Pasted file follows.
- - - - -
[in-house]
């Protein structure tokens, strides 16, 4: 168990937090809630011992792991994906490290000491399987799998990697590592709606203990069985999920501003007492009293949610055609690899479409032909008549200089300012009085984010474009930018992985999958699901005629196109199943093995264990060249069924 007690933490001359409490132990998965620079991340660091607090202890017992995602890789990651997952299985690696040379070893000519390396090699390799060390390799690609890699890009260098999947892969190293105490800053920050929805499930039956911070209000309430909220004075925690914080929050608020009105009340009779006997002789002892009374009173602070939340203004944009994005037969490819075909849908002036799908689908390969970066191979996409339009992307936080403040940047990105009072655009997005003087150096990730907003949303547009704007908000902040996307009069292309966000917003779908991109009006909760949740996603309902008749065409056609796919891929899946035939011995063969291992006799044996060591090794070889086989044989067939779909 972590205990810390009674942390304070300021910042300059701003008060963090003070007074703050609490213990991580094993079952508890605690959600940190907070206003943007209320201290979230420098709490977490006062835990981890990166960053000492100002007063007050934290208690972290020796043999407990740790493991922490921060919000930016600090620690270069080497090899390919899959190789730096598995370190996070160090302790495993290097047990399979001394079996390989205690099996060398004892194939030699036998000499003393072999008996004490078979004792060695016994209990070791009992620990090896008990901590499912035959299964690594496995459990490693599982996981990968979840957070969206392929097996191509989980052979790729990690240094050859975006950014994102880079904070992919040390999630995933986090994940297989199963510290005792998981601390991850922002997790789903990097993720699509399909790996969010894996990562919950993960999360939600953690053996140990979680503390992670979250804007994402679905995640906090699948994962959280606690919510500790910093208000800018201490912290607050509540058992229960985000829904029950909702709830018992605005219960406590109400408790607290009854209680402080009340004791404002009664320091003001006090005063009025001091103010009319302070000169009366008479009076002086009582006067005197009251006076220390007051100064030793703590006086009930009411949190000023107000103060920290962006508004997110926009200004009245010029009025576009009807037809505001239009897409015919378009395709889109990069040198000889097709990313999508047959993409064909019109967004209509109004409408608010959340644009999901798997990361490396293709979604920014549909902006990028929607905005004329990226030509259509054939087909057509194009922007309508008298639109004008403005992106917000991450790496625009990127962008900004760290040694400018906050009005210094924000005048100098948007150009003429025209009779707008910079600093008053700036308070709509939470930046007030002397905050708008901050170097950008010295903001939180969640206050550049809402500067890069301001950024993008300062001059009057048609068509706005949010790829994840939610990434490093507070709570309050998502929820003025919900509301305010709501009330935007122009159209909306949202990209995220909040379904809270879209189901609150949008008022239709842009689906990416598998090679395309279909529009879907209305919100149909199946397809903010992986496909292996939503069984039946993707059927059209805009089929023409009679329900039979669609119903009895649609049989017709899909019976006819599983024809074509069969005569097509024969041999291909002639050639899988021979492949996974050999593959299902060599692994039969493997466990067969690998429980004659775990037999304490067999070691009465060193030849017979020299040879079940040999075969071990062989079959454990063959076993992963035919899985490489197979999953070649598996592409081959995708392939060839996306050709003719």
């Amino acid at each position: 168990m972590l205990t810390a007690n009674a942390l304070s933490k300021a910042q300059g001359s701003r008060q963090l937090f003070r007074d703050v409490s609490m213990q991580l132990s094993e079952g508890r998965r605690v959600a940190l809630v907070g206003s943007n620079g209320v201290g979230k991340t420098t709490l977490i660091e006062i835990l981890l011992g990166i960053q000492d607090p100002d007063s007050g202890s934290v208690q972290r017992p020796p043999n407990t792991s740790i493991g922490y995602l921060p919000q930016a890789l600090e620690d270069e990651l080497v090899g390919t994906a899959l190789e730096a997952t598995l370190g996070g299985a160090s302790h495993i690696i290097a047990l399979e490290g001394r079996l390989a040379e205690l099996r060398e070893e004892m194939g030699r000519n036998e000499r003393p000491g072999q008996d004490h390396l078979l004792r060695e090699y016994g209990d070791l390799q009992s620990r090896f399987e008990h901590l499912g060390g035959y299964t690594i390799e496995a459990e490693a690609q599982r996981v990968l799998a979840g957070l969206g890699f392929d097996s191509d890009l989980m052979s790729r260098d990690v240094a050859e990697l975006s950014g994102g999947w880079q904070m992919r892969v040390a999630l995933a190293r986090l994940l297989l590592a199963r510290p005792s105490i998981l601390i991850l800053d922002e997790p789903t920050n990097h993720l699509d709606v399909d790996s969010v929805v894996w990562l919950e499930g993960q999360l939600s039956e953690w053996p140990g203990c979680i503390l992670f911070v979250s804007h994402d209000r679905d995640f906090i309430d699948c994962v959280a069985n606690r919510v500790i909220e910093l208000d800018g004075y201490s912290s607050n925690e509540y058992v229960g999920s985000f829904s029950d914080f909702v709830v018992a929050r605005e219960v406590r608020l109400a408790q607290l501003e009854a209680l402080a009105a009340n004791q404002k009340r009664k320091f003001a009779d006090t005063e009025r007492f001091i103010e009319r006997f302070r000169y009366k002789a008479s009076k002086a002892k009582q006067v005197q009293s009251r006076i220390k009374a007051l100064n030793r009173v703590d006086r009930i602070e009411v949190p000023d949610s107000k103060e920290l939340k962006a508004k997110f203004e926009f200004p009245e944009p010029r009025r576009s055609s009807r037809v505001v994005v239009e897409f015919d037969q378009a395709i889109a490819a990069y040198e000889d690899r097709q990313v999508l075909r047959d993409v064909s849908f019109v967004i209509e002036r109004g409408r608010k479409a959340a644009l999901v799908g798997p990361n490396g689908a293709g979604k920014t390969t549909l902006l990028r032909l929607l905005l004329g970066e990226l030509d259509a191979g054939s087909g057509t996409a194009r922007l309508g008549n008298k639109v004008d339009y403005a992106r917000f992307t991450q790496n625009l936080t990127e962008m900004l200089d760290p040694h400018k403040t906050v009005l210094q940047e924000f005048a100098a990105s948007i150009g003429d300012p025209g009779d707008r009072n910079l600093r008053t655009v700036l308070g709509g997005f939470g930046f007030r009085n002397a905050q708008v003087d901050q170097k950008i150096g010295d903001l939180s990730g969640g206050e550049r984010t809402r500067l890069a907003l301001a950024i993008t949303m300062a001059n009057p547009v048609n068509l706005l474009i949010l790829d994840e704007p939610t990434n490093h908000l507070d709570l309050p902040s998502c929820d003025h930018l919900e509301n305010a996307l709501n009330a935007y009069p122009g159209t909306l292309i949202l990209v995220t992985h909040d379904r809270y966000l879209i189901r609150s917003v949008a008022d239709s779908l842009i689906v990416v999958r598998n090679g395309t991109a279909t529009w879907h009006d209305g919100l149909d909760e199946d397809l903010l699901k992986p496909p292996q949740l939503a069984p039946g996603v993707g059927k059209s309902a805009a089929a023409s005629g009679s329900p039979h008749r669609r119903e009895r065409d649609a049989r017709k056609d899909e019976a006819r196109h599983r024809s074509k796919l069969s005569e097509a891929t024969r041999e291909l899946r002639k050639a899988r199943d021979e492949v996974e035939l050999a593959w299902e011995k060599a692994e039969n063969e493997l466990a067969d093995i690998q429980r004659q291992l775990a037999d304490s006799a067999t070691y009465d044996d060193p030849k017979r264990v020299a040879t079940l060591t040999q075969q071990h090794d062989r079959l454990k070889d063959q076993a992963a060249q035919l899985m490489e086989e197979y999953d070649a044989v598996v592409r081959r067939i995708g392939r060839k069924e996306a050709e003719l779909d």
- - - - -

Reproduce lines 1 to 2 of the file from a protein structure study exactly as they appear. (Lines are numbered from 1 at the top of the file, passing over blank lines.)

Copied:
[in-house]
């Protein structure tokens, strides 16, 4: 168990937090809630011992792991994906490290000491399987799998990697590592709606203990069985999920501003007492009293949610055609690899479409032909008549200089300012009085984010474009930018992985999958699901005629196109199943093995264990060249069924 007690933490001359409490132990998965620079991340660091607090202890017992995602890789990651997952299985690696040379070893000519390396090699390799060390390799690609890699890009260098999947892969190293105490800053920050929805499930039956911070209000309430909220004075925690914080929050608020009105009340009779006997002789002892009374009173602070939340203004944009994005037969490819075909849908002036799908689908390969970066191979996409339009992307936080403040940047990105009072655009997005003087150096990730907003949303547009704007908000902040996307009069292309966000917003779908991109009006909760949740996603309902008749065409056609796919891929899946035939011995063969291992006799044996060591090794070889086989044989067939779909 972590205990810390009674942390304070300021910042300059701003008060963090003070007074703050609490213990991580094993079952508890605690959600940190907070206003943007209320201290979230420098709490977490006062835990981890990166960053000492100002007063007050934290208690972290020796043999407990740790493991922490921060919000930016600090620690270069080497090899390919899959190789730096598995370190996070160090302790495993290097047990399979001394079996390989205690099996060398004892194939030699036998000499003393072999008996004490078979004792060695016994209990070791009992620990090896008990901590499912035959299964690594496995459990490693599982996981990968979840957070969206392929097996191509989980052979790729990690240094050859975006950014994102880079904070992919040390999630995933986090994940297989199963510290005792998981601390991850922002997790789903990097993720699509399909790996969010894996990562919950993960999360939600953690053996140990979680503390992670979250804007994402679905995640906090699948994962959280606690919510500790910093208000800018201490912290607050509540058992229960985000829904029950909702709830018992605005219960406590109400408790607290009854209680402080009340004791404002009664320091003001006090005063009025001091103010009319302070000169009366008479009076002086009582006067005197009251006076220390007051100064030793703590006086009930009411949190000023107000103060920290962006508004997110926009200004009245010029009025576009009807037809505001239009897409015919378009395709889109990069040198000889097709990313999508047959993409064909019109967004209509109004409408608010959340644009999901798997990361490396293709979604920014549909902006990028929607905005004329990226030509259509054939087909057509194009922007309508008298639109004008403005992106917000991450790496625009990127962008900004760290040694400018906050009005210094924000005048100098948007150009003429025209009779707008910079600093008053700036308070709509939470930046007030002397905050708008901050170097950008010295903001939180969640206050550049809402500067890069301001950024993008300062001059009057048609068509706005949010790829994840939610990434490093507070709570309050998502929820003025919900509301305010709501009330935007122009159209909306949202990209995220909040379904809270879209189901609150949008008022239709842009689906990416598998090679395309279909529009879907209305919100149909199946397809903010992986496909292996939503069984039946993707059927059209805009089929023409009679329900039979669609119903009895649609049989017709899909019976006819599983024809074509069969005569097509024969041999291909002639050639899988021979492949996974050999593959299902060599692994039969493997466990067969690998429980004659775990037999304490067999070691009465060193030849017979020299040879079940040999075969071990062989079959454990063959076993992963035919899985490489197979999953070649598996592409081959995708392939060839996306050709003719």